My Best of The ’Burgh: Kelly Macabre Noir
We asked the creator and entrepreneur what was her Pittsburgh hidden gem, favorite local meal and much more.
The multitalented, multifaceted creator and entrepreneur Kelly Macabre Noir established her reputation as a purveyor of the uncanny through the bygone “Atrocity Exhibition,” an annual cabaret that drew sellout crowds to the South Side over a 10-year run. Now, she operates The Weeping Glass, a shop selling “oddities and curiosities, odd art and ephemera” that draws visitors from all over the country to Allentown, where she also saved the landmark Black Forge Coffee House from possible closure. Twice a year, Macabre Noir organizes the vibrant Allentown Night Markets, luring thousands to the hilltop neighborhood. We wanted to know: What is Macabre Noir’s Best of the ’Burgh?
What’s your Pittsburgh “hidden gem,” a place that you love that doesn’t get the attention it deserves?
“A Second Home,” a permanent exhibit by Dennis Maher in Mattress Factory’s Row House annex. “It is like the inside of my brain … I can’t possibly explain it. It’s like he built a city.”
If you could only eat one local meal for the rest of your life, what would it be?
Aqua Poutine Hunger Force and Kale ’Em All Salad, Onion Maiden.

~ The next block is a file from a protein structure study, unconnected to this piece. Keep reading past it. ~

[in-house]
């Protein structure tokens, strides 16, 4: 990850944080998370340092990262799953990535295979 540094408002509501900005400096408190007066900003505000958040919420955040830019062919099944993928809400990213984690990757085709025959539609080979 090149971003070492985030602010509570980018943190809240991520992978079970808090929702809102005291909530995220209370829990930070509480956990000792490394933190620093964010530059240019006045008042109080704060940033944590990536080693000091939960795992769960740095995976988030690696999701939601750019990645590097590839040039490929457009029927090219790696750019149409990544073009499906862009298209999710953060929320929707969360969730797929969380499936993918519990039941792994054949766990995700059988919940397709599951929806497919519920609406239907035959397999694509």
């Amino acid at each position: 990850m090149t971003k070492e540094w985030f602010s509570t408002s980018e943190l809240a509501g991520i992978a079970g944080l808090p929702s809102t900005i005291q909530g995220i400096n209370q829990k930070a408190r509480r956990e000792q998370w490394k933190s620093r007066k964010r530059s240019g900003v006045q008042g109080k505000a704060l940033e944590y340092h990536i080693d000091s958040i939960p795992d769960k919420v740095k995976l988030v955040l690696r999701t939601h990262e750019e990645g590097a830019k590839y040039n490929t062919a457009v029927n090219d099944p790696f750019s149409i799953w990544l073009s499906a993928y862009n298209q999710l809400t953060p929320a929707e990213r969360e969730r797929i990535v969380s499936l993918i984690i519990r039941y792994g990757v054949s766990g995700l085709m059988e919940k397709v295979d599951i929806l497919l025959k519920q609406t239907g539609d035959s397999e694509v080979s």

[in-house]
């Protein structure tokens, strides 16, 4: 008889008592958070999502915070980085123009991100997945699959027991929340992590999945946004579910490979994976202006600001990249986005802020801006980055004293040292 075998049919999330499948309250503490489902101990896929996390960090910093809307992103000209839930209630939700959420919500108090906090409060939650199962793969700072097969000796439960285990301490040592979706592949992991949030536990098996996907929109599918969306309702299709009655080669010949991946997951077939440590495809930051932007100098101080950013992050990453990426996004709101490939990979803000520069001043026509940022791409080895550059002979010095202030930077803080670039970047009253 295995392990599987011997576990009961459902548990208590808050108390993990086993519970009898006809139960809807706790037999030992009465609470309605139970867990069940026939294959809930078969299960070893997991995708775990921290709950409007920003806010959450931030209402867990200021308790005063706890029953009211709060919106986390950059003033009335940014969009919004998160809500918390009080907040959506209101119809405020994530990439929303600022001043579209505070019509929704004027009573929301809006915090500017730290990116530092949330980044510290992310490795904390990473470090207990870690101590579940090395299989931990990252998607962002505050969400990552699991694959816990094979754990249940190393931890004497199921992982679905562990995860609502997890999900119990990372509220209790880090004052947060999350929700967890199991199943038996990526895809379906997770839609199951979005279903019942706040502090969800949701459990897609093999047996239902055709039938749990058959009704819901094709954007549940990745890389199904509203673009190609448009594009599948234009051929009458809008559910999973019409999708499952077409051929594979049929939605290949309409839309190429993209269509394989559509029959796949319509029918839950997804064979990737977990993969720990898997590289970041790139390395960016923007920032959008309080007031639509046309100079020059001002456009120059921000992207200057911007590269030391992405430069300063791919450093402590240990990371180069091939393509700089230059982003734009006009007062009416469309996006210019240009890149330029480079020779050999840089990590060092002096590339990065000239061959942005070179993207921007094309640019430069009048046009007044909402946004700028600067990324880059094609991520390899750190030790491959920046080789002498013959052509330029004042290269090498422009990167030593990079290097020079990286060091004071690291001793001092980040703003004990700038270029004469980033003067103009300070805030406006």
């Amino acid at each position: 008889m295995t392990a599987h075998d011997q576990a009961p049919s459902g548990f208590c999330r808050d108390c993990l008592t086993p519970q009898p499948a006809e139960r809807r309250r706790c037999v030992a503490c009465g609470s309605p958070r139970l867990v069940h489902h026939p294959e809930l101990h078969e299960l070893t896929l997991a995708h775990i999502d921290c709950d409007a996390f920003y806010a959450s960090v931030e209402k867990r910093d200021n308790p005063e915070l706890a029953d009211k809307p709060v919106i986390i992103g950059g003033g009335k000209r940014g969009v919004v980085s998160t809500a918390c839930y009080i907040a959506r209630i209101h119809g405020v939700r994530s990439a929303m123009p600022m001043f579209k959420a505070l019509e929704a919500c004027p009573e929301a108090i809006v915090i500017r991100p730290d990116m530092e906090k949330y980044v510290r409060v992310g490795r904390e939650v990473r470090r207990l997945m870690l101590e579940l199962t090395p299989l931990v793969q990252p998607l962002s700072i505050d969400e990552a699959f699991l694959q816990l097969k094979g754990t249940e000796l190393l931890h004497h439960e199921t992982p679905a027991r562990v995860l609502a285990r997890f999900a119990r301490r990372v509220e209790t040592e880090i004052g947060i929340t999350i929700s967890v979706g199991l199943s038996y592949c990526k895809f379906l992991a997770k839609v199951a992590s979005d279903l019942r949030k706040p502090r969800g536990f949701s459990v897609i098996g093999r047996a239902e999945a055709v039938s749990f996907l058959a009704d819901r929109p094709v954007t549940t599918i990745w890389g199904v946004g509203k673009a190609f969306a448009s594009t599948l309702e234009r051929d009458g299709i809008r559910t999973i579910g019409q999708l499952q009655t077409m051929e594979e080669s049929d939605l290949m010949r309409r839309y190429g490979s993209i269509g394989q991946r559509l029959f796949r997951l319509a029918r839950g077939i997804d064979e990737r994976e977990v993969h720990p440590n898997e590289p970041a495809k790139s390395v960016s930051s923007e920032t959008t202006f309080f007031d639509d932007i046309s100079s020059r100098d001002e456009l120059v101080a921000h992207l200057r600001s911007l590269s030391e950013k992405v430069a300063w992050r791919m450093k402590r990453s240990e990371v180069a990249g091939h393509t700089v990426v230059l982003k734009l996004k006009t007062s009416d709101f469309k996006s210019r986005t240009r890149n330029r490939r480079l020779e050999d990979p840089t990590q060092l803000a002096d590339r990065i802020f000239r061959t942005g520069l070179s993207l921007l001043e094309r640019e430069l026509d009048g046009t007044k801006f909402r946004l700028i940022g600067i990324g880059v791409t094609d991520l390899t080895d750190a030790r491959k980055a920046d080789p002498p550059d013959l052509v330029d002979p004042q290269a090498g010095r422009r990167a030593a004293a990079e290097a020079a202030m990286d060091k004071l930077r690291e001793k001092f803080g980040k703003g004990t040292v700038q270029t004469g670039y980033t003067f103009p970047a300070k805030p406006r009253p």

If Pittsburgh had a theme song, what would it be?
Fred Rogers, “Won’t You Be My Neighbor?”
What’s the annual tradition that you wait for every year?
“I make the trek out to Demon House with all my friends every year [at Halloween] … It’s an old-school haunted house in Monongahela … good scares, tight spaces.”
Favorite Pittsburgh appearance in a movie or on television?
1992 Vampire Flick “Innocent Blood”
What’s your unpopular Pittsburgh opinion? What is something you think about the city (or a famous aspect of it) that won’t win you any friends?
“I would say everybody talking to you about a Steelers game, assuming that just because you’re from Pittsburgh that you have any idea — or care — about what’s going on.”
Where’s the first place you take out-of-town guests?
The Center for PostNatural History
You get one Incline ride with any Pittsburgher, living or dead. Who is it?
“It would probably be my Dad — because he never got to ride that thing. I think he would’ve gotten an absolute kick out of it; he loved old mechanics and trains, things like that … I don’t really care about a famous person I would ride it with. I think it would be my Dad, so he could have that experience.”
If you could bring back one Pittsburgh place or restaurant that’s no longer there, which would you pick?
The O — and Club Laga. “They kind of worked symbiotically; you went to Laga, and then you went to The O.”